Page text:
ARCHIVED  November 5, 2010

Army of Otters gives back through OtterCares

FORT COLLINS – The desire to start a charitable foundation runs deep for OtterBox founders Curt and Nancy Richardson.

They have been involved in community volunteer work for the 35 years they have lived in Northern Colorado. Since they became business owners in the mid-1980s, they have thought about translating that community involvement into a charitable foundation.

That desire has become reality this week with the launch of OtterCares, the charitable arm of OtterBox, the company that makes protective covers for handheld technology.

“We’ve always lived by the motto, ‘To whom much has been given, much is required,'” Nancy Richardson said. “We feel like it’s a privilege to give back to the community.”

OtterBox is Northern Colorado’s fastest growing company, and its explosive growth during the past few years precipitated the creation of OtterCares, Richardson said.

Founded in 1998, OtterBox has about 200 employees, more than 60 of them hired this year alone. Over the past few months, the company has bought five properties west of Old Town to accommodate anticipated expansion to 500 employees. OtterBox also recently opened an office location in Ireland to manage expansion into markets in Europe, the Middle East and Africa.

OtterBox has a history of charitable giving and involving its employees in volunteer opportunities with nonprofit organizations. The launch of OtterCares means charitable donations will come through the foundation rather than the company, said Tricia Lemmer, development director for OtterCares.

Funding right now will come from a percentage of OtterBox’s profits. In the future an endowment may be set up, Lemmer said.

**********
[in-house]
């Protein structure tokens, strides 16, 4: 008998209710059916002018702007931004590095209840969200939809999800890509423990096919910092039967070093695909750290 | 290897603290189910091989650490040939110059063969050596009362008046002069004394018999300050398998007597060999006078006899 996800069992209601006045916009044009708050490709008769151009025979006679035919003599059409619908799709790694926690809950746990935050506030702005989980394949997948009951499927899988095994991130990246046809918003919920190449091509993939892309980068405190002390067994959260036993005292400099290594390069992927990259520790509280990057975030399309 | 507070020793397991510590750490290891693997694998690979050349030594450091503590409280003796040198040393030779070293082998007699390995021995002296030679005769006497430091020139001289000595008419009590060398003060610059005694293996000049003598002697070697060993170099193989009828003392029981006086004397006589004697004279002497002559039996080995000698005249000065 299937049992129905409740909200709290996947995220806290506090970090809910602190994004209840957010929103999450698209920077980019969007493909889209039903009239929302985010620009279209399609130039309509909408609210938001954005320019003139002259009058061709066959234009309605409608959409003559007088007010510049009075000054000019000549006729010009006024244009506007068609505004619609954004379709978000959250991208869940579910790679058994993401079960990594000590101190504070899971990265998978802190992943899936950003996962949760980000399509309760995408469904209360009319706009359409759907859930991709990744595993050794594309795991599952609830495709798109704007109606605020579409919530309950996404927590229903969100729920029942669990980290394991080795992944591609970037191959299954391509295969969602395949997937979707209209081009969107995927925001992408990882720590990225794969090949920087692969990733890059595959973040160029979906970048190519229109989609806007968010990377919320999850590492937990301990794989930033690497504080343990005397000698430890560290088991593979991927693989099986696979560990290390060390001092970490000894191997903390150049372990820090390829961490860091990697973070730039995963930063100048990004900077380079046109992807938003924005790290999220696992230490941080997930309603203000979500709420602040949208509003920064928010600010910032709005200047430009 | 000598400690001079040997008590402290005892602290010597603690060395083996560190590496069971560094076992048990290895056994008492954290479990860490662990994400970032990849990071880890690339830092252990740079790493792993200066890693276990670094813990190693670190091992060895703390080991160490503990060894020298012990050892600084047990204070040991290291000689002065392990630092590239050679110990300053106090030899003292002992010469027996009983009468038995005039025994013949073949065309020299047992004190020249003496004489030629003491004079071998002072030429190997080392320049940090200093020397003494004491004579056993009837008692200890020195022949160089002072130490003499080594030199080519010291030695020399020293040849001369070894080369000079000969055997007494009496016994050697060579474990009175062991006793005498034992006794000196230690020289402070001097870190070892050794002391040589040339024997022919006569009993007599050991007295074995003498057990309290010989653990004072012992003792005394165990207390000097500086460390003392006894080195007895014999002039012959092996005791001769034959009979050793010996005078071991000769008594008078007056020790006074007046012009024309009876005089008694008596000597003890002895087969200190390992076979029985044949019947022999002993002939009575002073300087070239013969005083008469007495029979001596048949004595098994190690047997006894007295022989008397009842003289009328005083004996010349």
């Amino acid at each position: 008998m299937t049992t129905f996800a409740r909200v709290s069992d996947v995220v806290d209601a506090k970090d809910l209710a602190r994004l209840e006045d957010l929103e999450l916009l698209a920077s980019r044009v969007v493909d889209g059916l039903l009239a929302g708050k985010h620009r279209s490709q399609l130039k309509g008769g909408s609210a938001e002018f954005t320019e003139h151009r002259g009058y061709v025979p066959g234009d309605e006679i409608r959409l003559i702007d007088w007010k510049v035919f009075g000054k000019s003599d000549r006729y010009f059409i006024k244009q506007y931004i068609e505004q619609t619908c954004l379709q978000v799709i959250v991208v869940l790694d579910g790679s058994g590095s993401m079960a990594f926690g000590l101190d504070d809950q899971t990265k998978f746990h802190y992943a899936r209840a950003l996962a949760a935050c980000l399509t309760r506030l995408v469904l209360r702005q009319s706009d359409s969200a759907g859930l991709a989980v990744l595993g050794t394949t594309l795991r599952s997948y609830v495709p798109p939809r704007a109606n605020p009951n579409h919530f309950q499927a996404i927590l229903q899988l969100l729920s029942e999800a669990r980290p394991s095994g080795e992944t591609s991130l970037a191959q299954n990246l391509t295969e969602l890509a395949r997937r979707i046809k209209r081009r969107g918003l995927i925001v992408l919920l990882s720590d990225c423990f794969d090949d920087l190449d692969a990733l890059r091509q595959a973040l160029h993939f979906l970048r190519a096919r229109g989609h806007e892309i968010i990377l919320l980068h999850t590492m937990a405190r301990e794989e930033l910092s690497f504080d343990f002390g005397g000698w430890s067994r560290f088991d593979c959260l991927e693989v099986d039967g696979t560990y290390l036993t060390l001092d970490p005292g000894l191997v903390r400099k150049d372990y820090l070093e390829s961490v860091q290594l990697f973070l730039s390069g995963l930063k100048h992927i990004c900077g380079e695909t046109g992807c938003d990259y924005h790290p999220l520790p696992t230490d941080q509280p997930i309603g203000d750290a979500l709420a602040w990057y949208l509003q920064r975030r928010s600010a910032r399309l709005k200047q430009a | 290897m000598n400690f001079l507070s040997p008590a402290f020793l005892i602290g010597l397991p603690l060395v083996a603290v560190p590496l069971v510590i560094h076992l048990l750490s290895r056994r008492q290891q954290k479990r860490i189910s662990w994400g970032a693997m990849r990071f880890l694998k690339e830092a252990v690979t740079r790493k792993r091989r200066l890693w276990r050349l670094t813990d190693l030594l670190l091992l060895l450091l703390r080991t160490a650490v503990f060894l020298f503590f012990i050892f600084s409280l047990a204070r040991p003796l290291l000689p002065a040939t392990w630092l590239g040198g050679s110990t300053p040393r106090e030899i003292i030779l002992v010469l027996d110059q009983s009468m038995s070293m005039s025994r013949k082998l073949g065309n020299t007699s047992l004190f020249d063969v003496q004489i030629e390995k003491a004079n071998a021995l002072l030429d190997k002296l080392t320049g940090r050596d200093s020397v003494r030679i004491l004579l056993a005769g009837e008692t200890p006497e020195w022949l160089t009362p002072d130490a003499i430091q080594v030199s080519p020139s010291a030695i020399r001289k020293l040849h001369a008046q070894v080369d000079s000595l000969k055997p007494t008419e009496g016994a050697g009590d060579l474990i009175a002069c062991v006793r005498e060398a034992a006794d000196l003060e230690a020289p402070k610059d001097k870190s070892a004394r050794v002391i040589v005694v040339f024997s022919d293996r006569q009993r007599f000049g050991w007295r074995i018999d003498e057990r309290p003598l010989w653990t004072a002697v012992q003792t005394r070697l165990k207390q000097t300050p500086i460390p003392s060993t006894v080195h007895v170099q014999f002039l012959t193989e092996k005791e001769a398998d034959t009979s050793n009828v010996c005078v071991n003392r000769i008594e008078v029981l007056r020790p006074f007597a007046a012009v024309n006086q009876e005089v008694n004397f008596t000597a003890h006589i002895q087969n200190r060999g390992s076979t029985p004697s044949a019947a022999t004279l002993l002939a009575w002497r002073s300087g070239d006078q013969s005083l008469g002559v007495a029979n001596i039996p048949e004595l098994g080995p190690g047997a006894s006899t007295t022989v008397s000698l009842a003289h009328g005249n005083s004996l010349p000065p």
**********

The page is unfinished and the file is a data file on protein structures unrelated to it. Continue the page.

OtterCares focuses on giving to efforts that educate and empower youth. In the past OtterBox has participated in events with the Boys and Girls Clubs, Partners Mentoring Youth and Realities for Children, Richardson said.

Give it, grow it, give it

For the launch of OtterCares, the company started the “Give it, grow it, give it” campaign, in which each of its employees received a $200 grant voucher to give to a charity of their choice.

For three weeks, employees were challenged to grow the donation through a personal match, collecting outside donations for the organization, offering a commitment of time, or even hosting an event to raise extra money or goods.

Results from the campaign – and where the donations ended up going – will be announced next week.

Allowing the employees to give is part of the company’s desire to put them at the forefront of OtterCares, Richardson said.

“As a company we can only do so much,” she said. “But we believe an army of Otters can really move mountains.”

The foundation will also set up partnerships with nonprofits that serve youth, allowing OtterBox employees volunteer opportunities with those organizations. It’s all part of fostering a culture of giving within the company, Richardson said.

“Our employees are already geared and wired to be givers,” she said. “The foundation will provide more opportunities and expose what’s out there. A lot of times employees want to give but they just don’t know how to get involved.”

FORT COLLINS – The desire to start a charitable foundation runs deep for OtterBox founders Curt and Nancy Richardson.

They have been involved in community volunteer work for the 35 years they have lived in Northern Colorado. Since they became business owners in the mid-1980s, they have thought about translating that community involvement into a charitable foundation.

That desire has become reality this week with the launch of OtterCares, the charitable arm of OtterBox, the company that makes protective covers for handheld technology.

“We’ve always lived by the motto, ‘To whom much has been given, much is…

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